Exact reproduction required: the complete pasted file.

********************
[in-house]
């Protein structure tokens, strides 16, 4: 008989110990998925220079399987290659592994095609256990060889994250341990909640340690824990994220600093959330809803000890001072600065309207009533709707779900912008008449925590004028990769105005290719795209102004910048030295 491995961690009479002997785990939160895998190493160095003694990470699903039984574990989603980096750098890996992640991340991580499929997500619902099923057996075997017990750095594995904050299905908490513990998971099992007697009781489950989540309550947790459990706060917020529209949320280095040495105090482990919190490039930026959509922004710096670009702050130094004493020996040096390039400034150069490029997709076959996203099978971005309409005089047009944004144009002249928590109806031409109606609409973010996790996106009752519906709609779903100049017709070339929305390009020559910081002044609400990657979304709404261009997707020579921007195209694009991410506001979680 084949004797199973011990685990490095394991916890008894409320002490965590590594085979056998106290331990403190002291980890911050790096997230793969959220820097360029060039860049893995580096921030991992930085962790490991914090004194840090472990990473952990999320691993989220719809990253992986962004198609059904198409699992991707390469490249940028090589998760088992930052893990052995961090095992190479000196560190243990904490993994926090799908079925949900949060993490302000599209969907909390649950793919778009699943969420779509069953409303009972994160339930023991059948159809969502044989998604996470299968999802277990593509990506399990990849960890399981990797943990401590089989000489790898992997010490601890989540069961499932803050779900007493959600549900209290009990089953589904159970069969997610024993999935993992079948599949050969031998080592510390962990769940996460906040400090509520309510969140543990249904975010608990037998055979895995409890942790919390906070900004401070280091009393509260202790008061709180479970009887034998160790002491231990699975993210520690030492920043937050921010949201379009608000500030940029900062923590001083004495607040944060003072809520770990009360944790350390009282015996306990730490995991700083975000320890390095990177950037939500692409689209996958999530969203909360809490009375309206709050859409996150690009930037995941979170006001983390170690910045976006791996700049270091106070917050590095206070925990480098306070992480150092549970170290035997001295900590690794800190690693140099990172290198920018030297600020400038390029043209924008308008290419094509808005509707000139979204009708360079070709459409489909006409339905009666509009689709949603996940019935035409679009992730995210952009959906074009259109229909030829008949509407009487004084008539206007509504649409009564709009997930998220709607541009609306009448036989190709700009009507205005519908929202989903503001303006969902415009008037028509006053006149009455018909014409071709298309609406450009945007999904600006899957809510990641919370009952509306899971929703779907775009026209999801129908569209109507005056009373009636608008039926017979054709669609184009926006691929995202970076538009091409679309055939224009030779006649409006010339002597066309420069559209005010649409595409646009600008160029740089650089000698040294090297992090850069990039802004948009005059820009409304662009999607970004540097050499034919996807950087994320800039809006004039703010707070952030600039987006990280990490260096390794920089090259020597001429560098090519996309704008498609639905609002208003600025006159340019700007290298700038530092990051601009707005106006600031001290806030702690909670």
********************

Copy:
[in-house]
């Protein structure tokens, strides 16, 4: 008989110990998925220079399987290659592994095609256990060889994250341990909640340690824990994220600093959330809803000890001072600065309207009533709707779900912008008449925590004028990769105005290719795209102004910048030295 491995961690009479002997785990939160895998190493160095003694990470699903039984574990989603980096750098890996992640991340991580499929997500619902099923057996075997017990750095594995904050299905908490513990998971099992007697009781489950989540309550947790459990706060917020529209949320280095040495105090482990919190490039930026959509922004710096670009702050130094004493020996040096390039400034150069490029997709076959996203099978971005309409005089047009944004144009002249928590109806031409109606609409973010996790996106009752519906709609779903100049017709070339929305390009020559910081002044609400990657979304709404261009997707020579921007195209694009991410506001979680 084949004797199973011990685990490095394991916890008894409320002490965590590594085979056998106290331990403190002291980890911050790096997230793969959220820097360029060039860049893995580096921030991992930085962790490991914090004194840090472990990473952990999320691993989220719809990253992986962004198609059904198409699992991707390469490249940028090589998760088992930052893990052995961090095992190479000196560190243990904490993994926090799908079925949900949060993490302000599209969907909390649950793919778009699943969420779509069953409303009972994160339930023991059948159809969502044989998604996470299968999802277990593509990506399990990849960890399981990797943990401590089989000489790898992997010490601890989540069961499932803050779900007493959600549900209290009990089953589904159970069969997610024993999935993992079948599949050969031998080592510390962990769940996460906040400090509520309510969140543990249904975010608990037998055979895995409890942790919390906070900004401070280091009393509260202790008061709180479970009887034998160790002491231990699975993210520690030492920043937050921010949201379009608000500030940029900062923590001083004495607040944060003072809520770990009360944790350390009282015996306990730490995991700083975000320890390095990177950037939500692409689209996958999530969203909360809490009375309206709050859409996150690009930037995941979170006001983390170690910045976006791996700049270091106070917050590095206070925990480098306070992480150092549970170290035997001295900590690794800190690693140099990172290198920018030297600020400038390029043209924008308008290419094509808005509707000139979204009708360079070709459409489909006409339905009666509009689709949603996940019935035409679009992730995210952009959906074009259109229909030829008949509407009487004084008539206007509504649409009564709009997930998220709607541009609306009448036989190709700009009507205005519908929202989903503001303006969902415009008037028509006053006149009455018909014409071709298309609406450009945007999904600006899957809510990641919370009952509306899971929703779907775009026209999801129908569209109507005056009373009636608008039926017979054709669609184009926006691929995202970076538009091409679309055939224009030779006649409006010339002597066309420069559209005010649409595409646009600008160029740089650089000698040294090297992090850069990039802004948009005059820009409304662009999607970004540097050499034919996807950087994320800039809006004039703010707070952030600039987006990280990490260096390794920089090259020597001429560098090519996309704008498609639905609002208003600025006159340019700007290298700038530092990051601009707005106006600031001290806030702690909670």